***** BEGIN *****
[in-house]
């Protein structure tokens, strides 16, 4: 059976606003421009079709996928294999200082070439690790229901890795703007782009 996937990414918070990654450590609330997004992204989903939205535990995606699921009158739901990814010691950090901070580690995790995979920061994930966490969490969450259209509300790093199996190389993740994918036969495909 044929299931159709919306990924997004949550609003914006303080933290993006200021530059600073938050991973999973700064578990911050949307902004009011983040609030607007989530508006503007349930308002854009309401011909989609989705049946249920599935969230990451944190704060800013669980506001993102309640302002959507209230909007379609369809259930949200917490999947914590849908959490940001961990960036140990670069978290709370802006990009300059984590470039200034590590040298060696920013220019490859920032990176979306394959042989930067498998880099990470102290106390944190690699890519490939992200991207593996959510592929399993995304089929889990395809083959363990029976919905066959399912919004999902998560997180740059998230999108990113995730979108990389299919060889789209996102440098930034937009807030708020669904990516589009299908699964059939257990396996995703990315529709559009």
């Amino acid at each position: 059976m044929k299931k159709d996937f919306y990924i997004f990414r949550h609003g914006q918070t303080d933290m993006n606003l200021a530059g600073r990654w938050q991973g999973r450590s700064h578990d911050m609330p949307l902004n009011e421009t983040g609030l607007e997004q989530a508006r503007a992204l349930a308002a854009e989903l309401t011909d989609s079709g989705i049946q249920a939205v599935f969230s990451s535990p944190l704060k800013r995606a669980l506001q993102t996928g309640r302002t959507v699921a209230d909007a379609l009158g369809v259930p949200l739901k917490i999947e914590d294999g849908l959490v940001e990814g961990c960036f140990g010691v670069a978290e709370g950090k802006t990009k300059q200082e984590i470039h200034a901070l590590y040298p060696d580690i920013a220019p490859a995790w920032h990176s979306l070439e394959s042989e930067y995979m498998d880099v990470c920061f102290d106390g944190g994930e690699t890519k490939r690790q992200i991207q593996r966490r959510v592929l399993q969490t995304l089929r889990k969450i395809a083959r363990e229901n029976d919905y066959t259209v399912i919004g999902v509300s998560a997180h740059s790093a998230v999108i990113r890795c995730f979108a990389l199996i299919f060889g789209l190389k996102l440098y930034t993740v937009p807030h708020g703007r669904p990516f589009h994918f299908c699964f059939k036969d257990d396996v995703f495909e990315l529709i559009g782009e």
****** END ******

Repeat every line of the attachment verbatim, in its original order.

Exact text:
[in-house]
């Protein structure tokens, strides 16, 4: 059976606003421009079709996928294999200082070439690790229901890795703007782009 996937990414918070990654450590609330997004992204989903939205535990995606699921009158739901990814010691950090901070580690995790995979920061994930966490969490969450259209509300790093199996190389993740994918036969495909 044929299931159709919306990924997004949550609003914006303080933290993006200021530059600073938050991973999973700064578990911050949307902004009011983040609030607007989530508006503007349930308002854009309401011909989609989705049946249920599935969230990451944190704060800013669980506001993102309640302002959507209230909007379609369809259930949200917490999947914590849908959490940001961990960036140990670069978290709370802006990009300059984590470039200034590590040298060696920013220019490859920032990176979306394959042989930067498998880099990470102290106390944190690699890519490939992200991207593996959510592929399993995304089929889990395809083959363990029976919905066959399912919004999902998560997180740059998230999108990113995730979108990389299919060889789209996102440098930034937009807030708020669904990516589009299908699964059939257990396996995703990315529709559009």
């Amino acid at each position: 059976m044929k299931k159709d996937f919306y990924i997004f990414r949550h609003g914006q918070t303080d933290m993006n606003l200021a530059g600073r990654w938050q991973g999973r450590s700064h578990d911050m609330p949307l902004n009011e421009t983040g609030l607007e997004q989530a508006r503007a992204l349930a308002a854009e989903l309401t011909d989609s079709g989705i049946q249920a939205v599935f969230s990451s535990p944190l704060k800013r995606a669980l506001q993102t996928g309640r302002t959507v699921a209230d909007a379609l009158g369809v259930p949200l739901k917490i999947e914590d294999g849908l959490v940001e990814g961990c960036f140990g010691v670069a978290e709370g950090k802006t990009k300059q200082e984590i470039h200034a901070l590590y040298p060696d580690i920013a220019p490859a995790w920032h990176s979306l070439e394959s042989e930067y995979m498998d880099v990470c920061f102290d106390g944190g994930e690699t890519k490939r690790q992200i991207q593996r966490r959510v592929l399993q969490t995304l089929r889990k969450i395809a083959r363990e229901n029976d919905y066959t259209v399912i919004g999902v509300s998560a997180h740059s790093a998230v999108i990113r890795c995730f979108a990389l199996i299919f060889g789209l190389k996102l440098y930034t993740v937009p807030h708020g703007r669904p990516f589009h994918f299908c699964f059939k036969d257990d396996v995703f495909e990315l529709i559009g782009e």